We are in this together and it’s time to try new things and find new action plans. Scary yet exciting. Starting fresh and knowing what we need to face daily with new protocols, is key to all.

I agree with many people that life will not be the same. How we interact and conduct ourselves will be different – It’s business unusual going forward. A change is not a bad thing – it’s simply being human.”



Tanya Lilley

Through this we are all connected.

“It’s Day 30-odd of the South African response to the COVID-19 outbreak. l am tempted to say that working from home is a ‘dream come true’.

The ugly truth to this is that having already been a remote worker before the Lockdown, this feels different. There is a strange eerie-ness about it and has me feeling like there is so much to do, which there is, but I think the background panic of the reality of the world somehow kicks one’s anxiety into a see-through seat belt holding you back from actually getting through that growing to-do list.

Working from home pre-lockdown came with it’s own challenges, which I seemed to be able to manage. Many may be the challenges that most who are now forced to work from home may be feeling. Lockdown however, seems to have come with it’s own set of challenges, almost resetting my brain to figure out working-from-home from scratch. So I’ve been scrambling to figure out what’s different.

Firstly, the fact that there is a major pandemic happening right now. Which weighs on us about the stability of our future.  Secondly, working-from-home pre-lockdown I was still able to get out and about, and see Clients and my peers face-to-face. Now … uhm, ehr … well, you know that feeling that came with the first two weeks of “ah, this feels like an extended long weekend”.  Well that has totally dissipated. As has all (socially normal) human contact.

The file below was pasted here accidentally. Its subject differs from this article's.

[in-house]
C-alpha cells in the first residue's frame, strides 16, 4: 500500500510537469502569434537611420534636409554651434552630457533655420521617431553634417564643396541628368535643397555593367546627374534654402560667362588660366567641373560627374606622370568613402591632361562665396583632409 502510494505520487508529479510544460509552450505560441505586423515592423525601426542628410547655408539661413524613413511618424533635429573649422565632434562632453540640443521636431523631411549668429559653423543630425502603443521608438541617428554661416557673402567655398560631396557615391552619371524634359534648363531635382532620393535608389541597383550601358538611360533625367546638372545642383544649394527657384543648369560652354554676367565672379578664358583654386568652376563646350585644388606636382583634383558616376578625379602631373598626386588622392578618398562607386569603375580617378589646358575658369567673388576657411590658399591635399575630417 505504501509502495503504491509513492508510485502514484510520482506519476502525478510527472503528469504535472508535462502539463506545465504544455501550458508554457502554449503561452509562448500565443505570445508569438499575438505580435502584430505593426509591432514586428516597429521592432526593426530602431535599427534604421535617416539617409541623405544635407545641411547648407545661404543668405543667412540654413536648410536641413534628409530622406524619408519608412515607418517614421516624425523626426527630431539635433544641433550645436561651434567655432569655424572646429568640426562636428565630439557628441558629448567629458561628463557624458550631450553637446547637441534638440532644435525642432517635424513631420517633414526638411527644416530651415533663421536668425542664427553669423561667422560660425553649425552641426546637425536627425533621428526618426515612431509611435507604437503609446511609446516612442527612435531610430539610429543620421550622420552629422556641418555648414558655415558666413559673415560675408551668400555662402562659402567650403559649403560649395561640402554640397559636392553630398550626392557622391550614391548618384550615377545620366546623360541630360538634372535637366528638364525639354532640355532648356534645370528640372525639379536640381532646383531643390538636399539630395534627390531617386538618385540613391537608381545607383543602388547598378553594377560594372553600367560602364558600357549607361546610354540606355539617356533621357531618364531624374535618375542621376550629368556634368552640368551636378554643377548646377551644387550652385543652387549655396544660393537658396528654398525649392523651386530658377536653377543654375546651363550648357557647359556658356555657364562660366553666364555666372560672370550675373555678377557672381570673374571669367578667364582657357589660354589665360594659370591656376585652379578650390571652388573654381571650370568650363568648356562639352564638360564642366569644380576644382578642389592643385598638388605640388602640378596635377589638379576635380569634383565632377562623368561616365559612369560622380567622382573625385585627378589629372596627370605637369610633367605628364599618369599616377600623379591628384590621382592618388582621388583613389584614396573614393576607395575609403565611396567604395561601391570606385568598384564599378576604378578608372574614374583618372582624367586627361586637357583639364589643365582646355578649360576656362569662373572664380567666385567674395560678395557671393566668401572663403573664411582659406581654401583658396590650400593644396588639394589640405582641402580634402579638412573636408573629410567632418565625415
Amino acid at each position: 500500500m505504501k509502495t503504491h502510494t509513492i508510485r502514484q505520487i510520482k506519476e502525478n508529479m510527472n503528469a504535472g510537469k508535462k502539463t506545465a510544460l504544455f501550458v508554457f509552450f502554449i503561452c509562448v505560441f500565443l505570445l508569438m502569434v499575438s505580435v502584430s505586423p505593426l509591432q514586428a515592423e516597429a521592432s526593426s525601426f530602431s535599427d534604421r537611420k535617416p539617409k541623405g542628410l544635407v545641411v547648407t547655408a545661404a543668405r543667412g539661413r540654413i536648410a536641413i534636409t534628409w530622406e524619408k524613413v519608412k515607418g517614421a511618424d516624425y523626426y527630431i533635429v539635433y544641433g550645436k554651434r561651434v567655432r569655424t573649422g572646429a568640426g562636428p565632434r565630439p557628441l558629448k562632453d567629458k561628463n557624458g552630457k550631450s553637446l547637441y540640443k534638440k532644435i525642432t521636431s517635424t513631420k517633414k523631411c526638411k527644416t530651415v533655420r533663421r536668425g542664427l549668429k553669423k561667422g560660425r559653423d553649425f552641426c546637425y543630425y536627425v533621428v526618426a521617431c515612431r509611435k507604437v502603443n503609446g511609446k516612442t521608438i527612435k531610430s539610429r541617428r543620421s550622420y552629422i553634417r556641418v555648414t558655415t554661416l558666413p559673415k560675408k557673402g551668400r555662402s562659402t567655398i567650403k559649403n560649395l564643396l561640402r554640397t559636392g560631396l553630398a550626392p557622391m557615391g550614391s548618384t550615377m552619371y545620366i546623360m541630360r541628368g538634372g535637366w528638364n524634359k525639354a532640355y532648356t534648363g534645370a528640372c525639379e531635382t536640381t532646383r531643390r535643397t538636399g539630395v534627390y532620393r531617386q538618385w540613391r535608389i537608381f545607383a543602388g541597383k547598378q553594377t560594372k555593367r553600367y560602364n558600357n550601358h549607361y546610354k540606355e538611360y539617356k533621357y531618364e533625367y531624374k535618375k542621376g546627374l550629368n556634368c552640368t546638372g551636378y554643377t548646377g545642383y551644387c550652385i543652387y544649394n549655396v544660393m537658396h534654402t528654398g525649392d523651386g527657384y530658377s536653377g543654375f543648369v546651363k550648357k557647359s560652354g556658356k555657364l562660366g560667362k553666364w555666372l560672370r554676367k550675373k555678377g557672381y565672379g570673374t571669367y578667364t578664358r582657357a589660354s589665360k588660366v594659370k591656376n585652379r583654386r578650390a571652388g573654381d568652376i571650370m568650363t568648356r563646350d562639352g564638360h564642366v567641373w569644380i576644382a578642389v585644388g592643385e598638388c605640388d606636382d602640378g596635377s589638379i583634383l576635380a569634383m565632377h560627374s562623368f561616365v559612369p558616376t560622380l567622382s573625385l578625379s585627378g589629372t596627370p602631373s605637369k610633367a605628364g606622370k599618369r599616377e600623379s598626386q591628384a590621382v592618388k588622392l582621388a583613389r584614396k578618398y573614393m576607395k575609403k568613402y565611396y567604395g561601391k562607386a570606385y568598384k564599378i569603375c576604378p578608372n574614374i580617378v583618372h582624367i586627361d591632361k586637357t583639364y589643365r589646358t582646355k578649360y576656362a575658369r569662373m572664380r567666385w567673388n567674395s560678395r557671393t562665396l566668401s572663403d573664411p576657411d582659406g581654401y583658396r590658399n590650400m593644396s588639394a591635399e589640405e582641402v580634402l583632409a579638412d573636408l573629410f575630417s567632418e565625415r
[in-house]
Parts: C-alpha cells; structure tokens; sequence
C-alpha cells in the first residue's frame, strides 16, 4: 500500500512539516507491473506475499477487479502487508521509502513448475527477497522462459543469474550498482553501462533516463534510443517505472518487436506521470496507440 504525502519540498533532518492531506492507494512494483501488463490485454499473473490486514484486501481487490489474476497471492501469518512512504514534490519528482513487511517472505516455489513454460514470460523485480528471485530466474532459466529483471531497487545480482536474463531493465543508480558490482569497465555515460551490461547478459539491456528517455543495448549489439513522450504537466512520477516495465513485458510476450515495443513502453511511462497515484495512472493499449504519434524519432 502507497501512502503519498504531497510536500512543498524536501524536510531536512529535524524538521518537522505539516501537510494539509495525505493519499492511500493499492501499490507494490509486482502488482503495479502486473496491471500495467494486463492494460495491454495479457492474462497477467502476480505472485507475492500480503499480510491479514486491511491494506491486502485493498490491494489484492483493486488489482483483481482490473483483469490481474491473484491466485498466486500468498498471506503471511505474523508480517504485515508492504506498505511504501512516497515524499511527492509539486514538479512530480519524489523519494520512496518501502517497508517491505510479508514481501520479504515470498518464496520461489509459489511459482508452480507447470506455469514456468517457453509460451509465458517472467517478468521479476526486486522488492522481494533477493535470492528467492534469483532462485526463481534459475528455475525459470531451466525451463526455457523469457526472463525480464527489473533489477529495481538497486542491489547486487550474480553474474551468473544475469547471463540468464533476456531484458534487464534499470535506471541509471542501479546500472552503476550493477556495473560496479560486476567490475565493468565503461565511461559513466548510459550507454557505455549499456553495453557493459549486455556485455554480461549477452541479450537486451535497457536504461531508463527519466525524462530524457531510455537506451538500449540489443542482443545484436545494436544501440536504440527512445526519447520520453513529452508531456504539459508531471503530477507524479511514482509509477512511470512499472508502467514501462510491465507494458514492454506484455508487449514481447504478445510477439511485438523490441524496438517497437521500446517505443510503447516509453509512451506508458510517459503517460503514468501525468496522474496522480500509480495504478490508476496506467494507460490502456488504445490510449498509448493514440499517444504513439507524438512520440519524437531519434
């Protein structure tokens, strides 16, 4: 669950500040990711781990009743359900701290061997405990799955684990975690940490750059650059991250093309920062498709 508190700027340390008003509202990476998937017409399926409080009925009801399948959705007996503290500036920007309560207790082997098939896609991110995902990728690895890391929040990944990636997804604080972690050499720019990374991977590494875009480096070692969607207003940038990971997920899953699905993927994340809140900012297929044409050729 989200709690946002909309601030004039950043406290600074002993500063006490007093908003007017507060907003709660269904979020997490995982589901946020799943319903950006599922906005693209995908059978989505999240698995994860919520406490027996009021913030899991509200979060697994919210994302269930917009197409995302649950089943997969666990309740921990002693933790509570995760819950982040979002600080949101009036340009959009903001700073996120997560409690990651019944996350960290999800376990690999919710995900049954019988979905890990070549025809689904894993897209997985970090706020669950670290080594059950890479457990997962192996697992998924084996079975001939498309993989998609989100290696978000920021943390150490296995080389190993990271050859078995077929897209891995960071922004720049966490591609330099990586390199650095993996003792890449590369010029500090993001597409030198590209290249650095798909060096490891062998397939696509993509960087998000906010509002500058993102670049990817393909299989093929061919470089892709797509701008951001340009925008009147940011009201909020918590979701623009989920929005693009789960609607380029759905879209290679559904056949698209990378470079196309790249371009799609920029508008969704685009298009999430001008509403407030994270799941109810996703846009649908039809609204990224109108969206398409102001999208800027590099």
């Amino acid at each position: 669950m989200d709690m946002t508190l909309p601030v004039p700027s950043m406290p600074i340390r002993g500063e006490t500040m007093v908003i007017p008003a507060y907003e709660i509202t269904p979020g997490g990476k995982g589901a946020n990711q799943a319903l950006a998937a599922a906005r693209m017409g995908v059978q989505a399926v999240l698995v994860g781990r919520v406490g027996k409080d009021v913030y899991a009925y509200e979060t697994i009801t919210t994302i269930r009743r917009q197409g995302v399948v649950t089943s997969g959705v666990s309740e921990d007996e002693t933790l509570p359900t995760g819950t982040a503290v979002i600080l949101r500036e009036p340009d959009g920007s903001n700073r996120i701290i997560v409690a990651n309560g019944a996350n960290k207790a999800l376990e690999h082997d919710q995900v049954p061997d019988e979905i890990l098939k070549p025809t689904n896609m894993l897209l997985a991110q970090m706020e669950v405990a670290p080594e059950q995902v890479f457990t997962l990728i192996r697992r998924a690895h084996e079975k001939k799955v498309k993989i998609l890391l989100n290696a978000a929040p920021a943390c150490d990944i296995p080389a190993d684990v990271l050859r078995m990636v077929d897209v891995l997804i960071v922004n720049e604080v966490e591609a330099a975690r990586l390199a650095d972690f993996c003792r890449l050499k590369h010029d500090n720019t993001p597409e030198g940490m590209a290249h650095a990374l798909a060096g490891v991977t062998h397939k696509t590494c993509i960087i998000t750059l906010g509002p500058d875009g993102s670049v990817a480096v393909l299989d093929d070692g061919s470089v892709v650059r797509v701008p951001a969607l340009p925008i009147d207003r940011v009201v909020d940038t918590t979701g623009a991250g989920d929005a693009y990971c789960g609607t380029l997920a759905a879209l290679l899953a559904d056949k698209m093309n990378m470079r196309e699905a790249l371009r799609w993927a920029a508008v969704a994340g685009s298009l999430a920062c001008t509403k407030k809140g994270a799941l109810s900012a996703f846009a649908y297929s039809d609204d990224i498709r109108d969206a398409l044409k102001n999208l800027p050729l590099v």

… But if I am honest with myself I think that the lack of my daily Seattle short butterscotch latte fix may be the problem and I am having withdrawal jitters.

On a more serious note, I think what working from home during lockdown has showed me is that “it’s okay to not be okay”, and that “Zoom (or Webex or Teams or Skype) Fatigue” is in fact a real thing. Even though your room is just around the corner from your laptop (if you’re not already working from bed), it is so important to take time out and reset. Sit outside in the sunshine and listen to the birds, or play with your pets. If you’re not that lucky, find a peaceful meditation app on your phone to download, or search for sounds that mimic your favourite outdoor space like the ocean or a park, and just close your eyes.

Set yourself time limits to the activities you need to do for work, creating a checklist as you go through them – and your reward a 5-10 minute time out in between. That way you can take on each task with a fresh approach. And through this all, just remember that you are not alone and that we are all connected and in this together.”

The way you deal with the past will affect your present and determine your future.” – Anon.